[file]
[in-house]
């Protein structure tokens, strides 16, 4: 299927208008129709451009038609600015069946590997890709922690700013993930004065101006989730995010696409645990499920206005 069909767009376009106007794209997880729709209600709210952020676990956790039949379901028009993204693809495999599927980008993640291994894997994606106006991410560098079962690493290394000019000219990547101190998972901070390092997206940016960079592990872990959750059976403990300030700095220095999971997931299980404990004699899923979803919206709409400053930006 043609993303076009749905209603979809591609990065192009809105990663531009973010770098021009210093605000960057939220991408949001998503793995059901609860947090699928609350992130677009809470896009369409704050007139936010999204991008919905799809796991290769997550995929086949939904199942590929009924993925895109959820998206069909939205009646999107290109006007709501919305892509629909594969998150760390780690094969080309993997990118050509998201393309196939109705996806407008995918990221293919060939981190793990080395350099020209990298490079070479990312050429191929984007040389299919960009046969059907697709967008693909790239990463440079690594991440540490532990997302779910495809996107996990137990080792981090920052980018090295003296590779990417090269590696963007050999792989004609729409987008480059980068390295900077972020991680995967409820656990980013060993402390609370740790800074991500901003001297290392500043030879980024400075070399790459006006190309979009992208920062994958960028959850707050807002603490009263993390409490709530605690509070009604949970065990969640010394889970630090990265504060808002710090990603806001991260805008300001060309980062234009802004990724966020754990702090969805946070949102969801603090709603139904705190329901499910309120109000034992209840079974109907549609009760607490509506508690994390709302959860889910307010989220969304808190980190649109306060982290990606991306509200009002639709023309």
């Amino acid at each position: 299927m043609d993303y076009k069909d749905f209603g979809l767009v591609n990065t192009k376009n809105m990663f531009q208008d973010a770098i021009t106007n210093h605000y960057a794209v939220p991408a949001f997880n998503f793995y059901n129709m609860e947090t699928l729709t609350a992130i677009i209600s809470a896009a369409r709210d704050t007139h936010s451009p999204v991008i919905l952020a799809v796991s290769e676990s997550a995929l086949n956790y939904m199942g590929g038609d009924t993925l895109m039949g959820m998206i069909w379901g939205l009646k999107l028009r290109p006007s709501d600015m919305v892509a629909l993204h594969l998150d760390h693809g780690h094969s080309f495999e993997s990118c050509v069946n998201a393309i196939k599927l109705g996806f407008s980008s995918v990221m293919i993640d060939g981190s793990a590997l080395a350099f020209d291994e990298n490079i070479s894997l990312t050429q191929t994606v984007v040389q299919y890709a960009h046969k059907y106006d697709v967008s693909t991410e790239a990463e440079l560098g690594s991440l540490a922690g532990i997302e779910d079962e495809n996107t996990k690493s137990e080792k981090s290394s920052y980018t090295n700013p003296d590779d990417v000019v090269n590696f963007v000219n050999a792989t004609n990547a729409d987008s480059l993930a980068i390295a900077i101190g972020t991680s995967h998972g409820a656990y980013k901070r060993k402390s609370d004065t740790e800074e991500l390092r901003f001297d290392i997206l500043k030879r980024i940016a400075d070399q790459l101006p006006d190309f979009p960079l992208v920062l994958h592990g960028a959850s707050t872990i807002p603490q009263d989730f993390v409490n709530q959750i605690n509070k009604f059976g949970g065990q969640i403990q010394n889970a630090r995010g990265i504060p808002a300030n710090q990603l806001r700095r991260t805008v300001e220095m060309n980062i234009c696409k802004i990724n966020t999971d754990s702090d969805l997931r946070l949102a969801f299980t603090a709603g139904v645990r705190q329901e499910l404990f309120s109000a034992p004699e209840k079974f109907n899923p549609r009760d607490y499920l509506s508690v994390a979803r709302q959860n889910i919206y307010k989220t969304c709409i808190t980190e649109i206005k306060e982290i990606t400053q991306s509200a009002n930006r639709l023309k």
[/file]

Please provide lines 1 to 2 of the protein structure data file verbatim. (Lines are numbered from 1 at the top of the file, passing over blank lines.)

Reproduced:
[in-house]
């Protein structure tokens, strides 16, 4: 299927208008129709451009038609600015069946590997890709922690700013993930004065101006989730995010696409645990499920206005 069909767009376009106007794209997880729709209600709210952020676990956790039949379901028009993204693809495999599927980008993640291994894997994606106006991410560098079962690493290394000019000219990547101190998972901070390092997206940016960079592990872990959750059976403990300030700095220095999971997931299980404990004699899923979803919206709409400053930006 043609993303076009749905209603979809591609990065192009809105990663531009973010770098021009210093605000960057939220991408949001998503793995059901609860947090699928609350992130677009809470896009369409704050007139936010999204991008919905799809796991290769997550995929086949939904199942590929009924993925895109959820998206069909939205009646999107290109006007709501919305892509629909594969998150760390780690094969080309993997990118050509998201393309196939109705996806407008995918990221293919060939981190793990080395350099020209990298490079070479990312050429191929984007040389299919960009046969059907697709967008693909790239990463440079690594991440540490532990997302779910495809996107996990137990080792981090920052980018090295003296590779990417090269590696963007050999792989004609729409987008480059980068390295900077972020991680995967409820656990980013060993402390609370740790800074991500901003001297290392500043030879980024400075070399790459006006190309979009992208920062994958960028959850707050807002603490009263993390409490709530605690509070009604949970065990969640010394889970630090990265504060808002710090990603806001991260805008300001060309980062234009802004990724966020754990702090969805946070949102969801603090709603139904705190329901499910309120109000034992209840079974109907549609009760607490509506508690994390709302959860889910307010989220969304808190980190649109306060982290990606991306509200009002639709023309």